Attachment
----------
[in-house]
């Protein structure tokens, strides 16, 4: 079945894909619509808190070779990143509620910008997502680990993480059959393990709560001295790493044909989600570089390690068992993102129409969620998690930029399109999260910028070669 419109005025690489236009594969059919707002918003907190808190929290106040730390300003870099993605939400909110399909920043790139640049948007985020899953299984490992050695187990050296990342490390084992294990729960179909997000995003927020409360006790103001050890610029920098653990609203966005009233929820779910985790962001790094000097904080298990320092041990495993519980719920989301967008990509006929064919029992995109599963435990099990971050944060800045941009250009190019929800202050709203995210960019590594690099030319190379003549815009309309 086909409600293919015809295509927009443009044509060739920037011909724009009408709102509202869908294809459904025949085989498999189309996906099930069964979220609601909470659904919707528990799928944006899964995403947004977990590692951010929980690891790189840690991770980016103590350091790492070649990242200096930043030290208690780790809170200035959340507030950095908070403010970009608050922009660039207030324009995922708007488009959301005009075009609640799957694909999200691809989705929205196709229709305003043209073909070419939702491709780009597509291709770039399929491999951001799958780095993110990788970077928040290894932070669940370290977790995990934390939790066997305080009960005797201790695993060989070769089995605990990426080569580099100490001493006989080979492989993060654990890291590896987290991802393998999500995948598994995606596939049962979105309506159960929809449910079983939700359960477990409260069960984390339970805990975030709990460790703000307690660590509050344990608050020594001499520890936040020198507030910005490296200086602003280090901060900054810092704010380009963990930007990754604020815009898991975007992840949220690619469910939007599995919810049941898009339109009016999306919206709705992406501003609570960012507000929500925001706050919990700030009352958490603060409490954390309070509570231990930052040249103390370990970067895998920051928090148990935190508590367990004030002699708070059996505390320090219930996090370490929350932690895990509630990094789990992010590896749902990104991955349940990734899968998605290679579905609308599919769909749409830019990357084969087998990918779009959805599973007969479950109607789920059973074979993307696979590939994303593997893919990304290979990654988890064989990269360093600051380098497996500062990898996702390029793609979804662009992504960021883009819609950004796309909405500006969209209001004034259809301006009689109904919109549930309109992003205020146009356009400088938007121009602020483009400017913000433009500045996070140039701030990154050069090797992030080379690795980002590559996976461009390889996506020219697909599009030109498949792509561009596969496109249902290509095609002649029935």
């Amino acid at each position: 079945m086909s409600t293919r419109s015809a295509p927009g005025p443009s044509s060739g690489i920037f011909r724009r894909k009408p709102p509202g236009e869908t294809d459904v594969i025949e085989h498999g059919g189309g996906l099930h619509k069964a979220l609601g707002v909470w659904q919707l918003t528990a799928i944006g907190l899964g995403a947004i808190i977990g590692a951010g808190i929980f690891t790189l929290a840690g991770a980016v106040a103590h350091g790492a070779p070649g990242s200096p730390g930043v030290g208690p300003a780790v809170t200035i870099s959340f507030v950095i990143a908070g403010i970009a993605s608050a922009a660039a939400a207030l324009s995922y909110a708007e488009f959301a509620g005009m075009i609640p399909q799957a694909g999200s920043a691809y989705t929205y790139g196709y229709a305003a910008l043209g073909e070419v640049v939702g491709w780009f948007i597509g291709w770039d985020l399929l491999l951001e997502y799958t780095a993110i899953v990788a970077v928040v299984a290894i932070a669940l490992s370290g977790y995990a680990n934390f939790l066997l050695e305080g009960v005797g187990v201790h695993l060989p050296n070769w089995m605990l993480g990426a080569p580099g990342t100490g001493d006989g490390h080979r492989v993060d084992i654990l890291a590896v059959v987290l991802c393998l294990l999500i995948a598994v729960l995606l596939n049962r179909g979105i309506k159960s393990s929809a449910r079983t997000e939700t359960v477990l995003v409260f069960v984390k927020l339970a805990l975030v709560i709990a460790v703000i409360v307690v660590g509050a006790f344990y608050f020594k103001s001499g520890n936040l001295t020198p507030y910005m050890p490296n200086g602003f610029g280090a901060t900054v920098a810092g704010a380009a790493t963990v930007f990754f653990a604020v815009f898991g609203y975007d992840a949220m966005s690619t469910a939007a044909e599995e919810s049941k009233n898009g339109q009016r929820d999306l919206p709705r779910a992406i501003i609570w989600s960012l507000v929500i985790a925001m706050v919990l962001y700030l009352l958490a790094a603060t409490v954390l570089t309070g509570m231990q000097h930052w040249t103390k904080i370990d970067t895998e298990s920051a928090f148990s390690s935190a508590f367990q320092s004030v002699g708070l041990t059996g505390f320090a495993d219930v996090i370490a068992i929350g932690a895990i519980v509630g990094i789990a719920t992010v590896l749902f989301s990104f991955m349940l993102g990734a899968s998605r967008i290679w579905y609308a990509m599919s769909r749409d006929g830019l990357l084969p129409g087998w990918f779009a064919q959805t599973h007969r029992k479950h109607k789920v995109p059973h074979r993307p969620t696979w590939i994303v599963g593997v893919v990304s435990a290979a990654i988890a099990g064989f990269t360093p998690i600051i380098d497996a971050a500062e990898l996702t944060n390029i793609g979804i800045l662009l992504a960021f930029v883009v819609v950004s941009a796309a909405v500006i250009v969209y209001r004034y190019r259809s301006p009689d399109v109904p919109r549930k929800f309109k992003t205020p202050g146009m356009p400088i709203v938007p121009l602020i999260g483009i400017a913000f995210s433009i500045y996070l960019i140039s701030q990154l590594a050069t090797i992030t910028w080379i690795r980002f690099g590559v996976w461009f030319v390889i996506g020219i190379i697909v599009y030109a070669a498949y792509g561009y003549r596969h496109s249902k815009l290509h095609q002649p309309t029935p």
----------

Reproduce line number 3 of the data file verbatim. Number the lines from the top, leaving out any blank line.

């Amino acid at each position: 079945m086909s409600t293919r419109s015809a295509p927009g005025p443009s044509s060739g690489i920037f011909r724009r894909k009408p709102p509202g236009e869908t294809d459904v594969i025949e085989h498999g059919g189309g996906l099930h619509k069964a979220l609601g707002v909470w659904q919707l918003t528990a799928i944006g907190l899964g995403a947004i808190i977990g590692a951010g808190i929980f690891t790189l929290a840690g991770a980016v106040a103590h350091g790492a070779p070649g990242s200096p730390g930043v030290g208690p300003a780790v809170t200035i870099s959340f507030v950095i990143a908070g403010i970009a993605s608050a922009a660039a939400a207030l324009s995922y909110a708007e488009f959301a509620g005009m075009i609640p399909q799957a694909g999200s920043a691809y989705t929205y790139g196709y229709a305003a910008l043209g073909e070419v640049v939702g491709w780009f948007i597509g291709w770039d985020l399929l491999l951001e997502y799958t780095a993110i899953v990788a970077v928040v299984a290894i932070a669940l490992s370290g977790y995990a680990n934390f939790l066997l050695e305080g009960v005797g187990v201790h695993l060989p050296n070769w089995m605990l993480g990426a080569p580099g990342t100490g001493d006989g490390h080979r492989v993060d084992i654990l890291a590896v059959v987290l991802c393998l294990l999500i995948a598994v729960l995606l596939n049962r179909g979105i309506k159960s393990s929809a449910r079983t997000e939700t359960v477990l995003v409260f069960v984390k927020l339970a805990l975030v709560i709990a460790v703000i409360v307690v660590g509050a006790f344990y608050f020594k103001s001499g520890n936040l001295t020198p507030y910005m050890p490296n200086g602003f610029g280090a901060t900054v920098a810092g704010a380009a790493t963990v930007f990754f653990a604020v815009f898991g609203y975007d992840a949220m966005s690619t469910a939007a044909e599995e919810s049941k009233n898009g339109q009016r929820d999306l919206p709705r779910a992406i501003i609570w989600s960012l507000v929500i985790a925001m706050v919990l962001y700030l009352l958490a790094a603060t409490v954390l570089t309070g509570m231990q000097h930052w040249t103390k904080i370990d970067t895998e298990s920051a928090f148990s390690s935190a508590f367990q320092s004030v002699g708070l041990t059996g505390f320090a495993d219930v996090i370490a068992i929350g932690a895990i519980v509630g990094i789990a719920t992010v590896l749902f989301s990104f991955m349940l993102g990734a899968s998605r967008i290679w579905y609308a990509m599919s769909r749409d006929g830019l990357l084969p129409g087998w990918f779009a064919q959805t599973h007969r029992k479950h109607k789920v995109p059973h074979r993307p969620t696979w590939i994303v599963g593997v893919v990304s435990a290979a990654i988890a099990g064989f990269t360093p998690i600051i380098d497996a971050a500062e990898l996702t944060n390029i793609g979804i800045l662009l992504a960021f930029v883009v819609v950004s941009a796309a909405v500006i250009v969209y209001r004034y190019r259809s301006p009689d399109v109904p919109r549930k929800f309109k992003t205020p202050g146009m356009p400088i709203v938007p121009l602020i999260g483009i400017a913000f995210s433009i500045y996070l960019i140039s701030q990154l590594a050069t090797i992030t910028w080379i690795r980002f690099g590559v996976w461009f030319v390889i996506g020219i190379i697909v599009y030109a070669a498949y792509g561009y003549r596969h496109s249902k815009l290509h095609q002649p309309t029935p």